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The Sunday Paper

by D. L. Moody

D. L. Moody"How much time may Christians profitably spend in reading Sunday newspapers?" To many of us who well remember the time when such things as Sunday publications were comparatively unknown in this country, such a question would seem hardly worthy of consideration; but the constant repetition of this and similar queries, which continually meet one actively engaged in Christian work, only shows how deeply rooted this institution has grown in our American life.

It would perhaps be less strange if only our younger people felt this temptation; but when the names of some of the most prominent church supporters are among the subscribers to Sunday daily papers, it is time to find out exactly how much help Christians may hope to gain from this source.

The press has been one of the most potent factors in our present civilization, and has certainly been most wonderfully used in spreading the influence of Christianity, and I would be the last to undervalue its legitimate work; personally, I have received the greatest courtesy from the press, and through its columns have preached to audiences that I should otherwise never have had the privilege of addressing. While I recognize all the great opportunities for doing good afforded through this channel, I am not blind to the serious evils with which its Sunday editions threaten our American Sabbath.

It must be admitted that many of the arguments brought forward for the defence of the Sunday paper are apparently very plausible, and its growth has been so slow that many have been unconsciously led to look upon it as a necessity. People tell us that, in order to keep abreast with the times, both in the mercantile and professional world, it is necessary to read the newspaper seven days in the week, and all the more so as every one else does.

This argument, or rather, I would say, this excuse, is too weak to need any answering; the very men who advance it will tell you that they have to go away on sea voyages or camping trips every year in order to find a complete rest, and their business does not seem to suffer in consequence.

In my opinion, a truly active and earnest Christian has no time, no inclination, and no right to read the Sunday papers.

Beginning during the Civil War, when it seemed necessary to publish a bulletin for the thousands of anxious homes waiting to receive some news of the war, it has now become the largest and most important issue of the week, not so much a newspaper as a reading paper.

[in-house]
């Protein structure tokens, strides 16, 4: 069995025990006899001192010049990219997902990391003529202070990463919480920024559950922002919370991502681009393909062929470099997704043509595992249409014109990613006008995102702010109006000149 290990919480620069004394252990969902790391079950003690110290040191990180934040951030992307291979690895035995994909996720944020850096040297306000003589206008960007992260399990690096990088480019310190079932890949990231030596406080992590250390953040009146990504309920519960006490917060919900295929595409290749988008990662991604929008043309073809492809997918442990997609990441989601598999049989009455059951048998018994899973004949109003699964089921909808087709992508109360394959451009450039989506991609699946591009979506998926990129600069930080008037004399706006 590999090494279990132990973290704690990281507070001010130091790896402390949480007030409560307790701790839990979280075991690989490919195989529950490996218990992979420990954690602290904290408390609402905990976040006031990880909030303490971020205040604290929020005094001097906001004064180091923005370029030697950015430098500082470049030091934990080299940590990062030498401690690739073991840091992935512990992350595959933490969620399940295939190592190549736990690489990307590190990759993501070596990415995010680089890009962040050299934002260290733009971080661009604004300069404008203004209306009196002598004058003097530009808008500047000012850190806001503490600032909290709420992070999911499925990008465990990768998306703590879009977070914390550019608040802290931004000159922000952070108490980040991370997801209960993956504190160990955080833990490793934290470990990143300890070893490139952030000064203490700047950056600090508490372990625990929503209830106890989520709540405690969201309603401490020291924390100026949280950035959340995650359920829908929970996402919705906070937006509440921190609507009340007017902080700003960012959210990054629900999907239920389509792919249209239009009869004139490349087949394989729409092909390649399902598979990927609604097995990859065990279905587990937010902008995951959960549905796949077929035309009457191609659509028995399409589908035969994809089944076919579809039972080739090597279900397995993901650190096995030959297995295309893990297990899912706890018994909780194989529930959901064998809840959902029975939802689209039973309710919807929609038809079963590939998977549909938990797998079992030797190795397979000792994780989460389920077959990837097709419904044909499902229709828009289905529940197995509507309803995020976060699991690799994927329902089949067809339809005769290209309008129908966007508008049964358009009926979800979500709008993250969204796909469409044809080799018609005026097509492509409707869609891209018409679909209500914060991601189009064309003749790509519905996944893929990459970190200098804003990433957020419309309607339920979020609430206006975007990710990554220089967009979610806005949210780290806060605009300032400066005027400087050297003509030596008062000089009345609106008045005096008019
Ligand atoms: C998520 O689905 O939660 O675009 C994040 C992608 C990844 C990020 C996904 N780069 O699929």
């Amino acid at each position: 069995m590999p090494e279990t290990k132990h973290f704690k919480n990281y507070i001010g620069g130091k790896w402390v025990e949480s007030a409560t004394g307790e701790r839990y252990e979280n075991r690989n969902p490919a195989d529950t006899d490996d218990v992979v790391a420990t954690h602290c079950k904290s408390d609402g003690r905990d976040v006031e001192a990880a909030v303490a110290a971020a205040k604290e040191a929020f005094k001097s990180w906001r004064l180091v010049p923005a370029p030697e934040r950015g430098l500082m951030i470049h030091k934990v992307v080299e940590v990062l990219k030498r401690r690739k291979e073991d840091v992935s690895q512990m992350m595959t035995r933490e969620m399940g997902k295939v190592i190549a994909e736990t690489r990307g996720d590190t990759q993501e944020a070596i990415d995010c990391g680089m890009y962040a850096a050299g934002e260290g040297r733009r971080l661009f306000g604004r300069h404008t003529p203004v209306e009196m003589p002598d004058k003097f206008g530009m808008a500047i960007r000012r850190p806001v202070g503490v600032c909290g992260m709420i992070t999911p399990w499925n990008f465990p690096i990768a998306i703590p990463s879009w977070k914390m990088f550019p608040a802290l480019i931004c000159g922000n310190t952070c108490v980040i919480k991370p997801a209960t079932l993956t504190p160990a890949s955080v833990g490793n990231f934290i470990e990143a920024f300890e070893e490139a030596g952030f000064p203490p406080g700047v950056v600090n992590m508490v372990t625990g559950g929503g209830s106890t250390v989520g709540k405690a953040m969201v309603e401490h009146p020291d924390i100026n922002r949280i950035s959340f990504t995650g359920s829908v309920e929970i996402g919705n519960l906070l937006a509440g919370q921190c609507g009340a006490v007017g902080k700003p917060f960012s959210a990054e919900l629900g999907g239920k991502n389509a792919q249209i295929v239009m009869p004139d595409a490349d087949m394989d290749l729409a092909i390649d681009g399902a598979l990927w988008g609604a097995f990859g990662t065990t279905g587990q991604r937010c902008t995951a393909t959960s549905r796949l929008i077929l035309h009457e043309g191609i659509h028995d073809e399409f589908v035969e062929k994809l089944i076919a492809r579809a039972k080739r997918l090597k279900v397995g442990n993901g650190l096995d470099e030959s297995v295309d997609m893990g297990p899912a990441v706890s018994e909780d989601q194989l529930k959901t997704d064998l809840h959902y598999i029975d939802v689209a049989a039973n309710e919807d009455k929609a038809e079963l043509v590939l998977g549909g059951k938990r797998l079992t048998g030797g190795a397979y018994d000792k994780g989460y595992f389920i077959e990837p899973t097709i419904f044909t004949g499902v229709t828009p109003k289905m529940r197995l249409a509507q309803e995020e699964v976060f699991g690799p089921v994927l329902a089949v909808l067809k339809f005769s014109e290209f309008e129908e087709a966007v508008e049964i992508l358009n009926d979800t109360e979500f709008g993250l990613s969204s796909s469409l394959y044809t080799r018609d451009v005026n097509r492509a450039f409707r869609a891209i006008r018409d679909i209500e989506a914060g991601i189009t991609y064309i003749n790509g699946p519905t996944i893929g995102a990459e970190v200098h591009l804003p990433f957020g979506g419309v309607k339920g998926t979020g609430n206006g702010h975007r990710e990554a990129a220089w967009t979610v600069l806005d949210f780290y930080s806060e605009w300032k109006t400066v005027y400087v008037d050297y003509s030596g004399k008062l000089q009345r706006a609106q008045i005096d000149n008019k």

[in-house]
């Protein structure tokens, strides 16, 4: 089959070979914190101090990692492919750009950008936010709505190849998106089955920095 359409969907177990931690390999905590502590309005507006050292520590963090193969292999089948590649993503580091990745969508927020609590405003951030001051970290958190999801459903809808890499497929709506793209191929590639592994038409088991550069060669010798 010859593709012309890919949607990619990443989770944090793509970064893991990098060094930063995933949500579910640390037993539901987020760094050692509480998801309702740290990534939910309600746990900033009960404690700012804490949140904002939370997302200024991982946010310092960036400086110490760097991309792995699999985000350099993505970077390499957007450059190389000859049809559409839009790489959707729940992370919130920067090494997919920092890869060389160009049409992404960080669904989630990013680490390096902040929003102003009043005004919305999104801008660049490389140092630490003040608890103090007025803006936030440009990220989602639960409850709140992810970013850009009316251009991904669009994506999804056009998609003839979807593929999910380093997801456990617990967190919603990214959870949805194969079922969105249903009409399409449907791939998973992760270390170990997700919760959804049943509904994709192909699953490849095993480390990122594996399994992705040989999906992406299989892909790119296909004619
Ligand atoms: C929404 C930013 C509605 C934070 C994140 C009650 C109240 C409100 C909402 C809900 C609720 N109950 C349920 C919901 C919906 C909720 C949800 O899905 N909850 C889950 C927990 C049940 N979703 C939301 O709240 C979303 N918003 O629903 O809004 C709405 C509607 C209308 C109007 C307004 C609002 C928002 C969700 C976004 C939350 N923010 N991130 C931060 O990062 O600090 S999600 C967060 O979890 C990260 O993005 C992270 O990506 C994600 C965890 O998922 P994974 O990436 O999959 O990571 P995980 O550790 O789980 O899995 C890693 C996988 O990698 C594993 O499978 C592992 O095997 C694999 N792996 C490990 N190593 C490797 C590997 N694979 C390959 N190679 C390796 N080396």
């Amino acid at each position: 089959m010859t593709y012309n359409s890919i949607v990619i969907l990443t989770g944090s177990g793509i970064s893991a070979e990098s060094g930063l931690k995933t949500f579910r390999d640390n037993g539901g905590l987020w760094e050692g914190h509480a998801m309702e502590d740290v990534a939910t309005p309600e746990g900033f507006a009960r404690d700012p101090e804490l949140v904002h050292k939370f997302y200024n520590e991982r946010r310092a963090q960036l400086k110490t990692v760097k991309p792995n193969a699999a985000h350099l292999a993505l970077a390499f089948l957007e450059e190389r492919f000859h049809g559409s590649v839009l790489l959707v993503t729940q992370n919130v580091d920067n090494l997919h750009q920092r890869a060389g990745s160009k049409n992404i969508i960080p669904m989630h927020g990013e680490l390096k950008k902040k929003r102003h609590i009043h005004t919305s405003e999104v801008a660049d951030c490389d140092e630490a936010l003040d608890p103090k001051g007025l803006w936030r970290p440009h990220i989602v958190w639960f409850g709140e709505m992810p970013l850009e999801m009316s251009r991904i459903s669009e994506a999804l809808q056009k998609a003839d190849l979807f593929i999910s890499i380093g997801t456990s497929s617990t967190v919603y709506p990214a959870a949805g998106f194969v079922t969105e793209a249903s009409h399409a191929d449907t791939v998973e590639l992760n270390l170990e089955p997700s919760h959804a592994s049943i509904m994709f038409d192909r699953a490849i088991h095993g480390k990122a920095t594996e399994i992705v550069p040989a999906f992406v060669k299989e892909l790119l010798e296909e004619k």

That the Sunday paper has had a bad effect upon church attendance among our young men is a generally conceded fact, and I might also say that its effect upon those who still attend is not of a helpful nature. I do not understand where a Christian, who is active and useful in his church work and also a student of the Bible, can find time to devote to a newspaper on Sunday.

From what I have learned concerning the contents of the average Sunday edition, I would also say that it furnishes an exceedingly poor class of literature for Christian growth. Society news, scandal, gossip, and the general character of its contents cannot be satisfying to one who "hungers and thirsts after righteousness."

Arguments, however, are almost unlimited in the defence of this institution, and no sooner can one be answered than another is set forward. There is one guiding principle, however, that I would emphasize, which is founded upon the golden rule. If to you a quiet, restful Sabbath is a boon and blessing which you look upon as a gift from God; if you love its advantages and privileges, its freedom from labor and business; if, in fact, you love your Sunday's rest, then, as a Christian, you have no right to countenance, in any way whatever, any institution that hinders another fellow being, unnecessarily, from having this his lawful right.

You may say that men work of their own free will in this land, and that you may not be held responsible; but God looks upon you as one of the employers who pay to have hundreds of newsboys selling Sunday papers in our cities, thousands of railroad men running extra trains, and still other thousands indirectly working for an institution which is antagonistic to the best interests of the church of Christ.

The next time you purchase a Sunday paper, reader, or the next time you subscribe to a Sunday edition, think that you are aiding in preventing thousands of your fellows from enjoying the privileges of a Christian Sabbath, and that you are not "doing to others as you would that they should do to you."

From Golden Counsels by D. L. Moody. Boston: United Society of Christian Endeavor, ©1899.

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